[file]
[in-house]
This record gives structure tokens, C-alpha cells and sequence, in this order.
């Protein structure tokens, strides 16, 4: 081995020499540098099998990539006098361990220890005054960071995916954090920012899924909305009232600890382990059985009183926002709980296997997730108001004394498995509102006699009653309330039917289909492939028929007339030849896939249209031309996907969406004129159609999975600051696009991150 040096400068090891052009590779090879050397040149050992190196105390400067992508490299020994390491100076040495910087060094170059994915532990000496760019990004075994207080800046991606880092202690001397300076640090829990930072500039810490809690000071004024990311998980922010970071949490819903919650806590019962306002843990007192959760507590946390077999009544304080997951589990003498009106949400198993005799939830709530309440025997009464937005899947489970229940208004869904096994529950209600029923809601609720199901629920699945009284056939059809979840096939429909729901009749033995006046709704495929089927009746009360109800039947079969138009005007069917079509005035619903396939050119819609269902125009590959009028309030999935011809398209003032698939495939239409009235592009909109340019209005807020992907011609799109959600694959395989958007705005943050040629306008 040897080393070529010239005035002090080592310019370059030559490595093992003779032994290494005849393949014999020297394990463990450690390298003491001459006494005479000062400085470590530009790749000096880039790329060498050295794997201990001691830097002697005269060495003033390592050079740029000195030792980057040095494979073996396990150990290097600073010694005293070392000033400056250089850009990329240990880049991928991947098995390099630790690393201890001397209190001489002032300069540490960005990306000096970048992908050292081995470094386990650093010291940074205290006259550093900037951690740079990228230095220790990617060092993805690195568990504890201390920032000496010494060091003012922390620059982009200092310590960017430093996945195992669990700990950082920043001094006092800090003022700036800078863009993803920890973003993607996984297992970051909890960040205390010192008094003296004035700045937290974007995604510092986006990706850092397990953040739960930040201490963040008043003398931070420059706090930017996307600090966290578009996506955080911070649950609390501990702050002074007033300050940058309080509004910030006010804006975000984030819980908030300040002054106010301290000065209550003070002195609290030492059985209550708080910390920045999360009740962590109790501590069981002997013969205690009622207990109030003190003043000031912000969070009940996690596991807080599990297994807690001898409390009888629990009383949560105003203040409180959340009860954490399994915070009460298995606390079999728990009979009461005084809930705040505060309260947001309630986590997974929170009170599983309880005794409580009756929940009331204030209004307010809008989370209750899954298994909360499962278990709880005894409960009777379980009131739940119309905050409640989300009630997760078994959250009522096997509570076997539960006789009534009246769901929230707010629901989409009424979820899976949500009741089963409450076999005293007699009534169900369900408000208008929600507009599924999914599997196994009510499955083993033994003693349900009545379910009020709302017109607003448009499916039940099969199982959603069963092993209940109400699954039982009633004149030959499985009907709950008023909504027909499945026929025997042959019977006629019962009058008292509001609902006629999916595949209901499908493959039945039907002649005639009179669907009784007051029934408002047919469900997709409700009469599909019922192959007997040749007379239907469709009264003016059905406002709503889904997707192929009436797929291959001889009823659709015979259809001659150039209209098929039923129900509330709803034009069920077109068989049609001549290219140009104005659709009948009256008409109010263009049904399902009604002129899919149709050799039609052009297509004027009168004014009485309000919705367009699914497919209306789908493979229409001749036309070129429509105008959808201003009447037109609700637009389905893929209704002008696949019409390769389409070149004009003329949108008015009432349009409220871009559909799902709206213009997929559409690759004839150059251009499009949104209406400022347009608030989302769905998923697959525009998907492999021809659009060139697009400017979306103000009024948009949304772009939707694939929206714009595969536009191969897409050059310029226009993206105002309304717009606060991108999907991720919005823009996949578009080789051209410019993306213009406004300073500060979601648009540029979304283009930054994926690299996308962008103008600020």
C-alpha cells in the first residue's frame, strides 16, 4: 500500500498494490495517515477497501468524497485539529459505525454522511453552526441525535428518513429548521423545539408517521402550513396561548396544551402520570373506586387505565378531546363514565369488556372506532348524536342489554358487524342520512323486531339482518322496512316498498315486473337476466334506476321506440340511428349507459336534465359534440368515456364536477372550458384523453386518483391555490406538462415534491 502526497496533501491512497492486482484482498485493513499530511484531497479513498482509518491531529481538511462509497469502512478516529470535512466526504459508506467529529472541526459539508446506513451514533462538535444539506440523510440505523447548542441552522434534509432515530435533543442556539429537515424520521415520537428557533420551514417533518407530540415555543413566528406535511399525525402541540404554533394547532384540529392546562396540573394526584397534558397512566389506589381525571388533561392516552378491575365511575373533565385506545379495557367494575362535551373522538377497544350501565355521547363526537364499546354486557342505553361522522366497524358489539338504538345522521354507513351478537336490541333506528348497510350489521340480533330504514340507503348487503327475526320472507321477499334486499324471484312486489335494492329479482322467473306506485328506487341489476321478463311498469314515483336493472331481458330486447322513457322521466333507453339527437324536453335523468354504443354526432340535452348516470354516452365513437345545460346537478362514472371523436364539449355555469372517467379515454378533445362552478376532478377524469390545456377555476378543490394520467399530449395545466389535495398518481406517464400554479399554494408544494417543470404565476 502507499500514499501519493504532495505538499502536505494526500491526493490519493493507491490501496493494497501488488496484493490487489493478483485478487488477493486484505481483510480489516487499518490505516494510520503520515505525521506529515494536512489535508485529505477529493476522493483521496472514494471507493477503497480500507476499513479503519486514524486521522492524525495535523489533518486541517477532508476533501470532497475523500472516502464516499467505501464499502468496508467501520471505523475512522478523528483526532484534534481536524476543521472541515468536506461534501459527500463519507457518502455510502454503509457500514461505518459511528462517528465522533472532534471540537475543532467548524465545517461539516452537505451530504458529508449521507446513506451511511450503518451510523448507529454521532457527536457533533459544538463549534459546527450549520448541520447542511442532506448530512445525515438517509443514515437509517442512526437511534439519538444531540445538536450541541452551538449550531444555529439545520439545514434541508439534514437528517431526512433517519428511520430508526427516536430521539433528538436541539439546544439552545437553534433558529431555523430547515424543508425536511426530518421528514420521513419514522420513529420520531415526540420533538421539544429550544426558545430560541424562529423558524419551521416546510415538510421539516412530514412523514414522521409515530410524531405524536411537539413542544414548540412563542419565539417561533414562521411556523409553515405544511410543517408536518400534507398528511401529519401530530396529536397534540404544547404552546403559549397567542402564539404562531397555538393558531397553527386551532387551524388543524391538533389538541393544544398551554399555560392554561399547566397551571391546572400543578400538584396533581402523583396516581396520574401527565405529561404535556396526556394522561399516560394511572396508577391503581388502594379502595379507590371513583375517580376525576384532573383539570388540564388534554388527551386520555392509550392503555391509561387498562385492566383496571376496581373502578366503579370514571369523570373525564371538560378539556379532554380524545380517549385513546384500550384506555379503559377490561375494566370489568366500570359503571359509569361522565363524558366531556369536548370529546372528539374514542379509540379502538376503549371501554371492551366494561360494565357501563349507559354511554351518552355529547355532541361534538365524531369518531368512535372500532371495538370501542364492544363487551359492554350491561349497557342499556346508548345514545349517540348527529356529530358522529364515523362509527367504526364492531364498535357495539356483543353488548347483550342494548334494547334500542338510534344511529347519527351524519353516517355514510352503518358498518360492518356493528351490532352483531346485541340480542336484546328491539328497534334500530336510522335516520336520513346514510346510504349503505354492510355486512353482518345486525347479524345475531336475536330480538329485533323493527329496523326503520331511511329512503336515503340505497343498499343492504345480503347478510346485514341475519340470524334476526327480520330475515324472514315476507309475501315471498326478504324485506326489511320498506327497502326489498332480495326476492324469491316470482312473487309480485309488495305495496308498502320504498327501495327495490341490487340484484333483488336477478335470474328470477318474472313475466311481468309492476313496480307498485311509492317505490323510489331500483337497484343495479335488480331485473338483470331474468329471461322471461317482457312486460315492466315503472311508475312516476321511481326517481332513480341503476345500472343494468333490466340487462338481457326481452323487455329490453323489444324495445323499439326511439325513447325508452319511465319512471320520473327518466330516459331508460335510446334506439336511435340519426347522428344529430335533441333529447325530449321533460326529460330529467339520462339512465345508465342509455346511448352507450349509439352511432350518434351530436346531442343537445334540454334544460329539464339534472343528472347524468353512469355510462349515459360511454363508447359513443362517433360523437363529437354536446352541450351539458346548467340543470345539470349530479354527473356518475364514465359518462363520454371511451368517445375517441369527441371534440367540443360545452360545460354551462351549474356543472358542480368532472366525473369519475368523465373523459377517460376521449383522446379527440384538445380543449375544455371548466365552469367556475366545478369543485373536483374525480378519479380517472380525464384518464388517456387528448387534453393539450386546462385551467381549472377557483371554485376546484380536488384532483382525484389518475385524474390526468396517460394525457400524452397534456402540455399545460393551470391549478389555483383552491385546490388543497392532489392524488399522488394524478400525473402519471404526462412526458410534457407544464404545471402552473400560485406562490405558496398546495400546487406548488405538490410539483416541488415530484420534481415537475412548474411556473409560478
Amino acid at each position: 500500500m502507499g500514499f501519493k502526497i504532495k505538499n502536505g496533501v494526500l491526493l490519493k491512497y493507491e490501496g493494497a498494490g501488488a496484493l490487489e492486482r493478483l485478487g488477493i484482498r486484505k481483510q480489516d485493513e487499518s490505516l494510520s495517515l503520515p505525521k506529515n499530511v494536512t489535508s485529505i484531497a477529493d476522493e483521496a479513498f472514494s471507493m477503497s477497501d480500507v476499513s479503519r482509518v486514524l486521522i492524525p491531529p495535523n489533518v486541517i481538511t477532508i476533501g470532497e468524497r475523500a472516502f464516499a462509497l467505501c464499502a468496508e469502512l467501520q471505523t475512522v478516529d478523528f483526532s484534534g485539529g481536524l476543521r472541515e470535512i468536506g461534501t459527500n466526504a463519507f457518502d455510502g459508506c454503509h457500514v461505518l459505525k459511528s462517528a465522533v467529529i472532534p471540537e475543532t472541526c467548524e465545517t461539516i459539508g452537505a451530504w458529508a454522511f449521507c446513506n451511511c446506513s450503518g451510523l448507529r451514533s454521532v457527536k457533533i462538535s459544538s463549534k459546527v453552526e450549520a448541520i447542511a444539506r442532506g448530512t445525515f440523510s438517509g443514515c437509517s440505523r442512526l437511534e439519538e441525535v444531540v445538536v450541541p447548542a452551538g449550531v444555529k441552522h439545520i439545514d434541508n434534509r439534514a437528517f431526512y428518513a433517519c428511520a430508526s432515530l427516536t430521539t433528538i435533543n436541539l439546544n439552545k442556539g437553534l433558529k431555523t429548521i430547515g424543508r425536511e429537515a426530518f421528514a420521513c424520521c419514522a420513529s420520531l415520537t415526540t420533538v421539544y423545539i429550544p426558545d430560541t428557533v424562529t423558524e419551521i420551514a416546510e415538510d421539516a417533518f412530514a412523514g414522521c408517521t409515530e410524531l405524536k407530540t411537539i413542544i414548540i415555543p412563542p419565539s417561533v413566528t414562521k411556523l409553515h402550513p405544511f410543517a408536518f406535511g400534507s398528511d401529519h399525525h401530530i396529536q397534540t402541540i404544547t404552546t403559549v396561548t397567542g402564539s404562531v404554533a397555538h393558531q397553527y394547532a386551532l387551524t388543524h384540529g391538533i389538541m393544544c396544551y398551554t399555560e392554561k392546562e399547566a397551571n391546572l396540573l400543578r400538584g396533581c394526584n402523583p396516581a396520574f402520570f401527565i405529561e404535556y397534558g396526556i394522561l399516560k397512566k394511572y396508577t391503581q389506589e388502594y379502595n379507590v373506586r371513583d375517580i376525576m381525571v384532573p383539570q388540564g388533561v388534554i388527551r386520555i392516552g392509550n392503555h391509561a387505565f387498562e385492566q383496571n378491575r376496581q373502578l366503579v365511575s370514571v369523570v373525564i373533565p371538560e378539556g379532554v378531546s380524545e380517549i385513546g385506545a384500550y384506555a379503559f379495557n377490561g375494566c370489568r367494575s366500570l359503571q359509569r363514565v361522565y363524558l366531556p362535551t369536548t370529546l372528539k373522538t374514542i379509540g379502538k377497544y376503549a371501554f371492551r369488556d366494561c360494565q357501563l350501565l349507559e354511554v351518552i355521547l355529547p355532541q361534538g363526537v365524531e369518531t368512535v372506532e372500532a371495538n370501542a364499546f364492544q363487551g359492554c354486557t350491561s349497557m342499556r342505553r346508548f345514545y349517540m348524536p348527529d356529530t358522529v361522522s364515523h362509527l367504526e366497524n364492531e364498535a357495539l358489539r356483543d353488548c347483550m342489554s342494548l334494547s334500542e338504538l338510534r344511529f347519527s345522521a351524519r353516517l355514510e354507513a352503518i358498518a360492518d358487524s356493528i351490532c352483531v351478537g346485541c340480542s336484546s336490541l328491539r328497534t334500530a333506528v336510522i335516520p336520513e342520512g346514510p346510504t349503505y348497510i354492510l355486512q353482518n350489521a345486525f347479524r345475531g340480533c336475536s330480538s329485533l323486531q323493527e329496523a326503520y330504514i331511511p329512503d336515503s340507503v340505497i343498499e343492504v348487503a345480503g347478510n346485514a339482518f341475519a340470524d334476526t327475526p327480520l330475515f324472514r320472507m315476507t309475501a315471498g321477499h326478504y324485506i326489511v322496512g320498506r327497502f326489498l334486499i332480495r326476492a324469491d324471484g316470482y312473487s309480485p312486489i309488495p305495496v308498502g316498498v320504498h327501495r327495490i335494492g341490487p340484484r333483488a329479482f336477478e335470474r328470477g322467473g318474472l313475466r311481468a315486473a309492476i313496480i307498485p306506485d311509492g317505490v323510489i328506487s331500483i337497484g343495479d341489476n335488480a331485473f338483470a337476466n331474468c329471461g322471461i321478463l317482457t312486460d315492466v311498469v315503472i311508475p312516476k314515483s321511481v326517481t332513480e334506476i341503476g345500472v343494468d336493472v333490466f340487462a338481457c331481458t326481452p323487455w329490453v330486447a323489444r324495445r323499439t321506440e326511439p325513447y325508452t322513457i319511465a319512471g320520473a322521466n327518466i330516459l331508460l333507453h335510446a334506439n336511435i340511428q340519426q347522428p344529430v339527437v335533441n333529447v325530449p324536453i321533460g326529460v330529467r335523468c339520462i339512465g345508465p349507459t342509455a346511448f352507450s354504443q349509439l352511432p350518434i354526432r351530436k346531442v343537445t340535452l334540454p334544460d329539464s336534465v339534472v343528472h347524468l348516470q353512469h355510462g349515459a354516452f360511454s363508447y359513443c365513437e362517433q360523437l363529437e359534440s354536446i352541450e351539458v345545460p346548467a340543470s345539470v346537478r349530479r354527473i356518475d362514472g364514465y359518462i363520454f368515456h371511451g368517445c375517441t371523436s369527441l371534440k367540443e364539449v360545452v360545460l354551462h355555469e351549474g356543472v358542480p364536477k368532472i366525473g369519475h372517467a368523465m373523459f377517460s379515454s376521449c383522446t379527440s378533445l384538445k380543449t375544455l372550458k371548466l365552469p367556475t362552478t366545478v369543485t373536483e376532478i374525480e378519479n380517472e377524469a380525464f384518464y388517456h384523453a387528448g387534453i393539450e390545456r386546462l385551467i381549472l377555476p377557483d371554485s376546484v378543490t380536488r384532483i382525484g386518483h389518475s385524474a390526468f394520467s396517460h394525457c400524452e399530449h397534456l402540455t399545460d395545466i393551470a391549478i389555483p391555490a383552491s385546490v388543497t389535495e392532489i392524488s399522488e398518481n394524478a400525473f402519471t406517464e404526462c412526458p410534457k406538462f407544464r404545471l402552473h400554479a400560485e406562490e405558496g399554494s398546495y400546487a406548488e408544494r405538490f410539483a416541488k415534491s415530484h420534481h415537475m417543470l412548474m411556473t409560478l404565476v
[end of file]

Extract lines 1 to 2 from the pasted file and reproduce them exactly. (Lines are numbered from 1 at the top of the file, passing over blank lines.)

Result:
[in-house]
This record gives structure tokens, C-alpha cells and sequence, in this order.